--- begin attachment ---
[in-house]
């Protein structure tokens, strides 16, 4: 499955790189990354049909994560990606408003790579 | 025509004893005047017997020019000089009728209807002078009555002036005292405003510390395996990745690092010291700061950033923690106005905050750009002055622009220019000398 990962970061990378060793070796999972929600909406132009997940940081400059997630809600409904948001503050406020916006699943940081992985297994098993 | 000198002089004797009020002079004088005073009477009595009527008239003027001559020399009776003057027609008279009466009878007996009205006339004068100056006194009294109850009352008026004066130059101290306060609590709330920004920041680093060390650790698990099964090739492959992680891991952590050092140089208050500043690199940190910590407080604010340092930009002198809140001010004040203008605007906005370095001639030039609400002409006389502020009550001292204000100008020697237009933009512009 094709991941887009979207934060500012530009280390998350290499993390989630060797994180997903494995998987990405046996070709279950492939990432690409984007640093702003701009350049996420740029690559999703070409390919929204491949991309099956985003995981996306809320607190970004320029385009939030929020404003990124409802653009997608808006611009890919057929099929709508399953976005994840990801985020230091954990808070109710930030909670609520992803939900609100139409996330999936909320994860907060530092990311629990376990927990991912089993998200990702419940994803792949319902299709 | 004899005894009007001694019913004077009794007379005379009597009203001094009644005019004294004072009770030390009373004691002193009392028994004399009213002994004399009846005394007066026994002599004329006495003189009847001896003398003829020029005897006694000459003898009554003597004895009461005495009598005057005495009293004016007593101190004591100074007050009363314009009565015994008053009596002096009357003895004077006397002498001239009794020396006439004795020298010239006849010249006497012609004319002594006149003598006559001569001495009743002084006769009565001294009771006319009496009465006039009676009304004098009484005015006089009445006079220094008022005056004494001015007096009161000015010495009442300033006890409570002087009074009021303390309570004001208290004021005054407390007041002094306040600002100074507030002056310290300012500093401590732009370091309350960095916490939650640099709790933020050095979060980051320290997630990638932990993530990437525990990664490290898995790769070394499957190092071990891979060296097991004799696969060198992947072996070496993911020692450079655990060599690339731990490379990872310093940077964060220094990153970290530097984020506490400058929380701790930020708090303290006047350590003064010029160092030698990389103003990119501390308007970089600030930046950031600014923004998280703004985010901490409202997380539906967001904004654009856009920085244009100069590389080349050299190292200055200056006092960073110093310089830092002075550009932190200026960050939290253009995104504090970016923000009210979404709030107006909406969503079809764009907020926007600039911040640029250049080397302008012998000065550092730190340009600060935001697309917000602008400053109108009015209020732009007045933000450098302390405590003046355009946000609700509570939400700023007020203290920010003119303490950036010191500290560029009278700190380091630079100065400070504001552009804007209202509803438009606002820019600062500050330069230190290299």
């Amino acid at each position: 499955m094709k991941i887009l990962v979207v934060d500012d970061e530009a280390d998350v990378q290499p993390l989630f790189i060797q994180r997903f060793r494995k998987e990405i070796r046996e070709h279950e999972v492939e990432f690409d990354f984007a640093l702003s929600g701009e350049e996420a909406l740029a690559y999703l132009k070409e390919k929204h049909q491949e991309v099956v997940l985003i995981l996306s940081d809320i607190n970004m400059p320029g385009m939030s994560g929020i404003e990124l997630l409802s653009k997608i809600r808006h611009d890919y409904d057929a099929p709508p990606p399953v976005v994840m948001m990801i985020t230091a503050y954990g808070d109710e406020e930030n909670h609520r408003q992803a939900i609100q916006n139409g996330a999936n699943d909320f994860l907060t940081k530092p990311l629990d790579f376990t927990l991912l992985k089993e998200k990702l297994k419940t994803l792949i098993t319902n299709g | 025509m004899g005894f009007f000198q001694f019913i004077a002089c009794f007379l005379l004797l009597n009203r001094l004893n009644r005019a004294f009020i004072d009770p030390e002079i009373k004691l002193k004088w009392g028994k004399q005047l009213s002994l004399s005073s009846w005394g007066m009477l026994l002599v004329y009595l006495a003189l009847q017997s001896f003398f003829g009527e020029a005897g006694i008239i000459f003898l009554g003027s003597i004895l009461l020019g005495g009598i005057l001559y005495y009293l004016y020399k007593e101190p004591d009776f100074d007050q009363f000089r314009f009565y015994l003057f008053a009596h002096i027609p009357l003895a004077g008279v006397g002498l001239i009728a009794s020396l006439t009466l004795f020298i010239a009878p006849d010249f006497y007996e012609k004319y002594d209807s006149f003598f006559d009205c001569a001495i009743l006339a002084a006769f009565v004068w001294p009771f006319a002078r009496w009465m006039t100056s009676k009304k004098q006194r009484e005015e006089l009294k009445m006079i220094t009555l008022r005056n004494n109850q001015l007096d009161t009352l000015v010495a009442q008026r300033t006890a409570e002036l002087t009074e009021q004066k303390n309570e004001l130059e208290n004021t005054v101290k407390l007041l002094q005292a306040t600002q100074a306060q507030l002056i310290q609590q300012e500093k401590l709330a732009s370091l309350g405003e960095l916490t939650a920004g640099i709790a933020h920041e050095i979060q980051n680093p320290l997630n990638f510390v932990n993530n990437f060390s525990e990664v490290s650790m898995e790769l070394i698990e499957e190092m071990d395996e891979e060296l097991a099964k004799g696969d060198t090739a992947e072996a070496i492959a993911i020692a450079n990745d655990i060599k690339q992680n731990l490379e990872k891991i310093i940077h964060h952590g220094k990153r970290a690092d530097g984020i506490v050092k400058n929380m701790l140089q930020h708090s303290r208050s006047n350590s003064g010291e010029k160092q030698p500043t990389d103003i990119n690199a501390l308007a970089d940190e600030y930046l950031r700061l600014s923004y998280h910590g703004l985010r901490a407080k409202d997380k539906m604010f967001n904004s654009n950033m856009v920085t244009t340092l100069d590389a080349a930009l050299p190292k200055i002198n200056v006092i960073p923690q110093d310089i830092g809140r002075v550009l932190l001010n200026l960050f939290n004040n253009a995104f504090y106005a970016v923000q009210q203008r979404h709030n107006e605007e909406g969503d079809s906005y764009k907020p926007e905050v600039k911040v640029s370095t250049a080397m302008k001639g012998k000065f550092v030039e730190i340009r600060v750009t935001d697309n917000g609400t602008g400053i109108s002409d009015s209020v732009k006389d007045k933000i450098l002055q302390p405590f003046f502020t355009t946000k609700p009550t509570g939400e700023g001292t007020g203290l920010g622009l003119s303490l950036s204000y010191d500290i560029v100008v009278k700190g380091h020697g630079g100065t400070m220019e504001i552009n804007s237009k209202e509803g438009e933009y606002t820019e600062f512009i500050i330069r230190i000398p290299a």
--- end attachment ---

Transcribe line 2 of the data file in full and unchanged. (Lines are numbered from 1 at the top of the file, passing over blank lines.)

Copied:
């Protein structure tokens, strides 16, 4: 499955790189990354049909994560990606408003790579 | 025509004893005047017997020019000089009728209807002078009555002036005292405003510390395996990745690092010291700061950033923690106005905050750009002055622009220019000398 990962970061990378060793070796999972929600909406132009997940940081400059997630809600409904948001503050406020916006699943940081992985297994098993 | 000198002089004797009020002079004088005073009477009595009527008239003027001559020399009776003057027609008279009466009878007996009205006339004068100056006194009294109850009352008026004066130059101290306060609590709330920004920041680093060390650790698990099964090739492959992680891991952590050092140089208050500043690199940190910590407080604010340092930009002198809140001010004040203008605007906005370095001639030039609400002409006389502020009550001292204000100008020697237009933009512009 094709991941887009979207934060500012530009280390998350290499993390989630060797994180997903494995998987990405046996070709279950492939990432690409984007640093702003701009350049996420740029690559999703070409390919929204491949991309099956985003995981996306809320607190970004320029385009939030929020404003990124409802653009997608808006611009890919057929099929709508399953976005994840990801985020230091954990808070109710930030909670609520992803939900609100139409996330999936909320994860907060530092990311629990376990927990991912089993998200990702419940994803792949319902299709 | 004899005894009007001694019913004077009794007379005379009597009203001094009644005019004294004072009770030390009373004691002193009392028994004399009213002994004399009846005394007066026994002599004329006495003189009847001896003398003829020029005897006694000459003898009554003597004895009461005495009598005057005495009293004016007593101190004591100074007050009363314009009565015994008053009596002096009357003895004077006397002498001239009794020396006439004795020298010239006849010249006497012609004319002594006149003598006559001569001495009743002084006769009565001294009771006319009496009465006039009676009304004098009484005015006089009445006079220094008022005056004494001015007096009161000015010495009442300033006890409570002087009074009021303390309570004001208290004021005054407390007041002094306040600002100074507030002056310290300012500093401590732009370091309350960095916490939650640099709790933020050095979060980051320290997630990638932990993530990437525990990664490290898995790769070394499957190092071990891979060296097991004799696969060198992947072996070496993911020692450079655990060599690339731990490379990872310093940077964060220094990153970290530097984020506490400058929380701790930020708090303290006047350590003064010029160092030698990389103003990119501390308007970089600030930046950031600014923004998280703004985010901490409202997380539906967001904004654009856009920085244009100069590389080349050299190292200055200056006092960073110093310089830092002075550009932190200026960050939290253009995104504090970016923000009210979404709030107006909406969503079809764009907020926007600039911040640029250049080397302008012998000065550092730190340009600060935001697309917000602008400053109108009015209020732009007045933000450098302390405590003046355009946000609700509570939400700023007020203290920010003119303490950036010191500290560029009278700190380091630079100065400070504001552009804007209202509803438009606002820019600062500050330069230190290299």